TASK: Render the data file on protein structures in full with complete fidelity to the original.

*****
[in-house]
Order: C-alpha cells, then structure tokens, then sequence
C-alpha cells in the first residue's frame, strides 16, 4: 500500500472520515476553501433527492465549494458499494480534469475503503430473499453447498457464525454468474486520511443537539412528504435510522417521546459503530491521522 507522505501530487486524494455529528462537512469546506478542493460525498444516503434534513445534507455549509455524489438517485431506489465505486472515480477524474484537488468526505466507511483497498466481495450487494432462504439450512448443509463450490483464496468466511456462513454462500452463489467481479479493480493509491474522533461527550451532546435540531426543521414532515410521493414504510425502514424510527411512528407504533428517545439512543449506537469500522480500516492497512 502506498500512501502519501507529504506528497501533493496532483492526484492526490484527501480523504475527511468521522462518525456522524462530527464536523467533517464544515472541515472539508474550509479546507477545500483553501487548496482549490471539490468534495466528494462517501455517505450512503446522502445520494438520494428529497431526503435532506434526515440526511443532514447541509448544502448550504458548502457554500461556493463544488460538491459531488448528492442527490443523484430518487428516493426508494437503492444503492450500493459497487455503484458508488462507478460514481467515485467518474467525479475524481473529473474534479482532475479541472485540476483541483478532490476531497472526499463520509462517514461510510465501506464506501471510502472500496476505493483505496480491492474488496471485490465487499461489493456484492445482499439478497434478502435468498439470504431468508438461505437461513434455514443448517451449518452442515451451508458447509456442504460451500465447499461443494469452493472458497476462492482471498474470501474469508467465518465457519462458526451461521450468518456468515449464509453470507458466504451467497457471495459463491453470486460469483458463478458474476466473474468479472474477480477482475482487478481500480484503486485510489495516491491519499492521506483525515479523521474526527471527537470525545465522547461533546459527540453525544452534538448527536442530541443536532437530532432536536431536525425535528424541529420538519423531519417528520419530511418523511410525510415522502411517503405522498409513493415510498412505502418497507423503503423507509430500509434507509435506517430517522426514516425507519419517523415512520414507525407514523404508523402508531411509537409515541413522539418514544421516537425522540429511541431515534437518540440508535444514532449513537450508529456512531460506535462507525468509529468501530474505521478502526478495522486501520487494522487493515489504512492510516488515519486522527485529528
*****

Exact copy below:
[in-house]
Order: C-alpha cells, then structure tokens, then sequence
C-alpha cells in the first residue's frame, strides 16, 4: 500500500472520515476553501433527492465549494458499494480534469475503503430473499453447498457464525454468474486520511443537539412528504435510522417521546459503530491521522 507522505501530487486524494455529528462537512469546506478542493460525498444516503434534513445534507455549509455524489438517485431506489465505486472515480477524474484537488468526505466507511483497498466481495450487494432462504439450512448443509463450490483464496468466511456462513454462500452463489467481479479493480493509491474522533461527550451532546435540531426543521414532515410521493414504510425502514424510527411512528407504533428517545439512543449506537469500522480500516492497512 502506498500512501502519501507529504506528497501533493496532483492526484492526490484527501480523504475527511468521522462518525456522524462530527464536523467533517464544515472541515472539508474550509479546507477545500483553501487548496482549490471539490468534495466528494462517501455517505450512503446522502445520494438520494428529497431526503435532506434526515440526511443532514447541509448544502448550504458548502457554500461556493463544488460538491459531488448528492442527490443523484430518487428516493426508494437503492444503492450500493459497487455503484458508488462507478460514481467515485467518474467525479475524481473529473474534479482532475479541472485540476483541483478532490476531497472526499463520509462517514461510510465501506464506501471510502472500496476505493483505496480491492474488496471485490465487499461489493456484492445482499439478497434478502435468498439470504431468508438461505437461513434455514443448517451449518452442515451451508458447509456442504460451500465447499461443494469452493472458497476462492482471498474470501474469508467465518465457519462458526451461521450468518456468515449464509453470507458466504451467497457471495459463491453470486460469483458463478458474476466473474468479472474477480477482475482487478481500480484503486485510489495516491491519499492521506483525515479523521474526527471527537470525545465522547461533546459527540453525544452534538448527536442530541443536532437530532432536536431536525425535528424541529420538519423531519417528520419530511418523511410525510415522502411517503405522498409513493415510498412505502418497507423503503423507509430500509434507509435506517430517522426514516425507519419517523415512520414507525407514523404508523402508531411509537409515541413522539418514544421516537425522540429511541431515534437518540440508535444514532449513537450508529456512531460506535462507525468509529468501530474505521478502526478495522486501520487494522487493515489504512492510516488515519486522527485529528